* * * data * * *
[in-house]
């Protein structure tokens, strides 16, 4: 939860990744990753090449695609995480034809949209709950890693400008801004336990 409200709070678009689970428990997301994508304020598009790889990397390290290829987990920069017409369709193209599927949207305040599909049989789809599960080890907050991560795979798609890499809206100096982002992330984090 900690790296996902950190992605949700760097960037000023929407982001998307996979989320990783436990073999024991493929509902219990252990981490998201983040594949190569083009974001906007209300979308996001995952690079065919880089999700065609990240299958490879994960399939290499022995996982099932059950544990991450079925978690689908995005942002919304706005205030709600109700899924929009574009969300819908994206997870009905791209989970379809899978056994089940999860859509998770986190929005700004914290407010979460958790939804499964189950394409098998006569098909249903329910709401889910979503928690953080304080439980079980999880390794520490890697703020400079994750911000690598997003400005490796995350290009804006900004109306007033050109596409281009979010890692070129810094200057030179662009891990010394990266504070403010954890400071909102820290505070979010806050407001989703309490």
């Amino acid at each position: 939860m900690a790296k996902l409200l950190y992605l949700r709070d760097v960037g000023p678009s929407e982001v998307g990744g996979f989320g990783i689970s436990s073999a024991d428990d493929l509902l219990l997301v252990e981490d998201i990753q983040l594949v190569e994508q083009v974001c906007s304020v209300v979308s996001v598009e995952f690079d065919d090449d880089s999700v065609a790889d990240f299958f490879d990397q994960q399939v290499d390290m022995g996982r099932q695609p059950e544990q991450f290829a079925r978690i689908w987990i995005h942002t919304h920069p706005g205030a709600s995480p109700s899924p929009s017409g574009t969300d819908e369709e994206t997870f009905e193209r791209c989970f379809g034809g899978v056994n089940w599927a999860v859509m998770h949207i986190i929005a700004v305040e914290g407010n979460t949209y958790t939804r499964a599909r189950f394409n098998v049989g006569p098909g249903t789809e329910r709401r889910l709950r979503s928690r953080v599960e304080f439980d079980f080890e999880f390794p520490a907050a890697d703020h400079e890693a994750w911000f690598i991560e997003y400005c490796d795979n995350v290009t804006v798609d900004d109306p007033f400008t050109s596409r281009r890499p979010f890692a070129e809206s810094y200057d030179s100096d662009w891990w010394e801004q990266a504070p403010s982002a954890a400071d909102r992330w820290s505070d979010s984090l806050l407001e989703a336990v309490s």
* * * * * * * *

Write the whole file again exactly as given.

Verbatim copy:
[in-house]
């Protein structure tokens, strides 16, 4: 939860990744990753090449695609995480034809949209709950890693400008801004336990 409200709070678009689970428990997301994508304020598009790889990397390290290829987990920069017409369709193209599927949207305040599909049989789809599960080890907050991560795979798609890499809206100096982002992330984090 900690790296996902950190992605949700760097960037000023929407982001998307996979989320990783436990073999024991493929509902219990252990981490998201983040594949190569083009974001906007209300979308996001995952690079065919880089999700065609990240299958490879994960399939290499022995996982099932059950544990991450079925978690689908995005942002919304706005205030709600109700899924929009574009969300819908994206997870009905791209989970379809899978056994089940999860859509998770986190929005700004914290407010979460958790939804499964189950394409098998006569098909249903329910709401889910979503928690953080304080439980079980999880390794520490890697703020400079994750911000690598997003400005490796995350290009804006900004109306007033050109596409281009979010890692070129810094200057030179662009891990010394990266504070403010954890400071909102820290505070979010806050407001989703309490």
């Amino acid at each position: 939860m900690a790296k996902l409200l950190y992605l949700r709070d760097v960037g000023p678009s929407e982001v998307g990744g996979f989320g990783i689970s436990s073999a024991d428990d493929l509902l219990l997301v252990e981490d998201i990753q983040l594949v190569e994508q083009v974001c906007s304020v209300v979308s996001v598009e995952f690079d065919d090449d880089s999700v065609a790889d990240f299958f490879d990397q994960q399939v290499d390290m022995g996982r099932q695609p059950e544990q991450f290829a079925r978690i689908w987990i995005h942002t919304h920069p706005g205030a709600s995480p109700s899924p929009s017409g574009t969300d819908e369709e994206t997870f009905e193209r791209c989970f379809g034809g899978v056994n089940w599927a999860v859509m998770h949207i986190i929005a700004v305040e914290g407010n979460t949209y958790t939804r499964a599909r189950f394409n098998v049989g006569p098909g249903t789809e329910r709401r889910l709950r979503s928690r953080v599960e304080f439980d079980f080890e999880f390794p520490a907050a890697d703020h400079e890693a994750w911000f690598i991560e997003y400005c490796d795979n995350v290009t804006v798609d900004d109306p007033f400008t050109s596409r281009r890499p979010f890692a070129e809206s810094y200057d030179s100096d662009w891990w010394e801004q990266a504070p403010s982002a954890a400071d909102r992330w820290s505070d979010s984090l806050l407001e989703a336990v309490s």